Johnny Freckin' Marr!

Posted on Saturday 17th October 2015 13:00 by FreckFest

Kilmarnock-born author David Ross has kindly penned this terrific review of Johnny Marr's electrifying show at the Grand Hall. 


Johnny Marr: Review
At the Grand Hall Kilmarnock.
15th October 2015

There was a moment near the end of last night's gig. The briefest flicker. If you'd blinked you would have missed it. At the end of the penultimate song - a frenetic cover of The Primitives golden pop moment 'Crash' - Johnny Marr pulled his son Nile, who had joined his dad on stage, close to him and put his arm around him. That complex mixture of pride and envy for any father who sees their child develop, hoping they become happier and more successful. It was moving and endearing.

Nile Marr has the biggest of footsteps to follow but his band Man Made, are shaping up to be real contenders in their own right (Don't believe me? Go and check out their excellent new single 'Bring Some', and then we'll talk further...). Their enthusiasm and joy at being on stage in Scotland was no doubt reinforced by their signing to Cobalt Records a few weeks ago during this mini-tour. A debut LP is scheduled for January and on the evidence of the songs played in their 35 minute support slot, it will definitely be one to watch out for.

So Johnny Marr is rightly proud. Of his son, of his new songs, of his peerless back catalogue and of looking ten years younger than me, despite being a year older. He takes the stage, now the frontman of a four-piece. He's whippet-lean and looks as cool as Pacino in Scarface. The Fender Jaguar he plays on every song but one looks like a vital and intrinsic part of him. I've seen Johnny Marr in other circumstances without the guitar - interviews, record signings etc - and he doesn't look complete; like someone missing a limb. As Johnny Guitar though, there are few performers on stage nowadays as alive. Like Cagney whenever someone pointed a movie camera lens in his direction.

The band opens with Playland and then heads straight into Panic. Two songs with the same DNA but separated by a generation. A father and its son. The almost capacity crowd respond predictably to the older, better known songs during the evening and Johnny is relaxed and comfortable with that. But the songs from the two recent solo LPs are not those of a man coasting on his substantial reputation. Both 'The Messenger' and more specifically 'Playland' indicate a man back at the top of his game after interesting 'loan' periods with Modest Mouse and The Cribs. The songs sounded crisp and sharp as you'd expect, and its often easy to forget how vital Johnny Marr is, when he makes what he does look and sound so effortlessly easy. He seems happy, and that boundless energy and obvious enjoyment at being on stage, of being in the moment, was infectious.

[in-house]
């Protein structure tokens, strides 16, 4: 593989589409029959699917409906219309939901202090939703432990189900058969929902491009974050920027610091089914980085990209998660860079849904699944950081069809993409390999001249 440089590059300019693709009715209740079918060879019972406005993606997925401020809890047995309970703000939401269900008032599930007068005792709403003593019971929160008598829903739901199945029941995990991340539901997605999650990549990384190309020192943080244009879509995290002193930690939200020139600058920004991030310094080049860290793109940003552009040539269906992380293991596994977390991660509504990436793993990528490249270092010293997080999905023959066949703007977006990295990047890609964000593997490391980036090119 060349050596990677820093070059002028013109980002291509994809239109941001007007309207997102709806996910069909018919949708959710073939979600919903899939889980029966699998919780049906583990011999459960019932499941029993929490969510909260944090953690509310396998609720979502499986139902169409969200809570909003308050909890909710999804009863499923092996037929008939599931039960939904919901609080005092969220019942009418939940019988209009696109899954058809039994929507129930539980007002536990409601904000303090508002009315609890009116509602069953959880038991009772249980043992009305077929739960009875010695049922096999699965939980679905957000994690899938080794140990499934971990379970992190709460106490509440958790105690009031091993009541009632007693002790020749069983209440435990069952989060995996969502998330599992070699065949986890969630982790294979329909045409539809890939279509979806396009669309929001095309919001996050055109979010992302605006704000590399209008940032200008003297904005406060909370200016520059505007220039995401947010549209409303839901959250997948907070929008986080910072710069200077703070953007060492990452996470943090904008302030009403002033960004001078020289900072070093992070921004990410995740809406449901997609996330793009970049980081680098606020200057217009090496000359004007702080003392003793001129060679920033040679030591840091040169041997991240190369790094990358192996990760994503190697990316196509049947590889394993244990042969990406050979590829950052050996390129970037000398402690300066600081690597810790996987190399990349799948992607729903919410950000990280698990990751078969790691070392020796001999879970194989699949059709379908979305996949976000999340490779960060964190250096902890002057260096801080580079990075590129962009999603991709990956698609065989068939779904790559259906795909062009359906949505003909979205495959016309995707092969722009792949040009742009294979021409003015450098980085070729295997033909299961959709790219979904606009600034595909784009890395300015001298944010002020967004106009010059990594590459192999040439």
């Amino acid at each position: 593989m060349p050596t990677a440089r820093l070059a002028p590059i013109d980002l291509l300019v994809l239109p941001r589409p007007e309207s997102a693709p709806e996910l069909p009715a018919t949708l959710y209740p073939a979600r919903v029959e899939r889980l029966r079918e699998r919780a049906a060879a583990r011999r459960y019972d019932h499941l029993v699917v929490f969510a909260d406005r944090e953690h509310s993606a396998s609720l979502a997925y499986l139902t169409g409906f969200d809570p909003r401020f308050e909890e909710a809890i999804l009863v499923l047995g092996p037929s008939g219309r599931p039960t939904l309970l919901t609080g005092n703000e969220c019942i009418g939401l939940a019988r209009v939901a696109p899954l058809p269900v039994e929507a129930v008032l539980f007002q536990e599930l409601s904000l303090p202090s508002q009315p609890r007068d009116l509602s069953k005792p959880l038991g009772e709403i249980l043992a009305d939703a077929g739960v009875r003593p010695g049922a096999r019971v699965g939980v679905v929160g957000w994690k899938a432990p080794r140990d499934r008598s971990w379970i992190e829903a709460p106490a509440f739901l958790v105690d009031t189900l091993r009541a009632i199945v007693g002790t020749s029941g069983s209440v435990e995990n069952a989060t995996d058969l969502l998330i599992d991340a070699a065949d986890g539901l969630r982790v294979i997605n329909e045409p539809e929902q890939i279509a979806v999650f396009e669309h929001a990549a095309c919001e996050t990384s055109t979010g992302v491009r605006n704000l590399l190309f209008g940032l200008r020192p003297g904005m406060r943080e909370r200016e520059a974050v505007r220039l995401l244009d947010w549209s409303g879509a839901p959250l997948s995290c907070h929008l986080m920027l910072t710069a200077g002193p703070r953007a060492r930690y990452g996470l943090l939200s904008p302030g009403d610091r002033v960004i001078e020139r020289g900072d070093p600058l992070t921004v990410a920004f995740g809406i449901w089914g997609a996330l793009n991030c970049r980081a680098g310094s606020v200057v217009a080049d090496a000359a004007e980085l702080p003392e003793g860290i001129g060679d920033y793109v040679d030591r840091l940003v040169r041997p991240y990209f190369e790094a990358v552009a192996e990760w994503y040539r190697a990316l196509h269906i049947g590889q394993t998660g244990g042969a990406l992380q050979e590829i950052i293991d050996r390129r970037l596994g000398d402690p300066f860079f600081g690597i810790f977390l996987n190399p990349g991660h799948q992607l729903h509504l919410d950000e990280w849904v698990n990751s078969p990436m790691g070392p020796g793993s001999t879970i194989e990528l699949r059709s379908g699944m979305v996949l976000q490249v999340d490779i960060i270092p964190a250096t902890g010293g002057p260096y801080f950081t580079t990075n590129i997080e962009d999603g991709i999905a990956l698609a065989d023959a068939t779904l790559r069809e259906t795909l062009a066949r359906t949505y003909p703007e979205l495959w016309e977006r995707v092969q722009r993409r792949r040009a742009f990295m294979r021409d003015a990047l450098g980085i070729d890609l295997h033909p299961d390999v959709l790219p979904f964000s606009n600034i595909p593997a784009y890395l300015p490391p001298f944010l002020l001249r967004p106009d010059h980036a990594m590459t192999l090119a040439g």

I took my 18 year old daughter along and informed her, with absolute certainty, that she was in the presence of greatness - Johnny's greatness that is, in case you were in any doubt. Johnny Marr's influence on modern music can't be underestimated. From John Squire, to Bernard Butler, Graham Coxon and Jamie Cook. All owe a substantial debt. A recent criticism of Morrissey's new novel was that he desperately needed an editor. Listening to these songs again only reinforces the stature and significance of the one that he once had.

The highlights for this long-time fan were New Town Velocity, Bigmouth Strikes Again and Getting Away With It, which I had doubted I'd ever hear live. It coincided with dappled disco ball lighting coruscating into every corner of the vaulted Grand Hall. Beautiful and timeless.

Johnny Marr has always struck me as someone who prefers a stage where audience faces and reactions are discernible. To be in perfect sync with an audience is perhaps only possible in more compact venues. The Grand Hall is one of those venues. In a wider touring sense it's off the beaten track but I suspect that only heightens the connections for an artist like Johnny Marr. Hopefully it won't be long before he returns to the scene of the original Ballroom Blitz.

David F. Ross
16th October 2015

(David F. Ross's novel 'The Last Days of Disco' is out now on Orenda Books)

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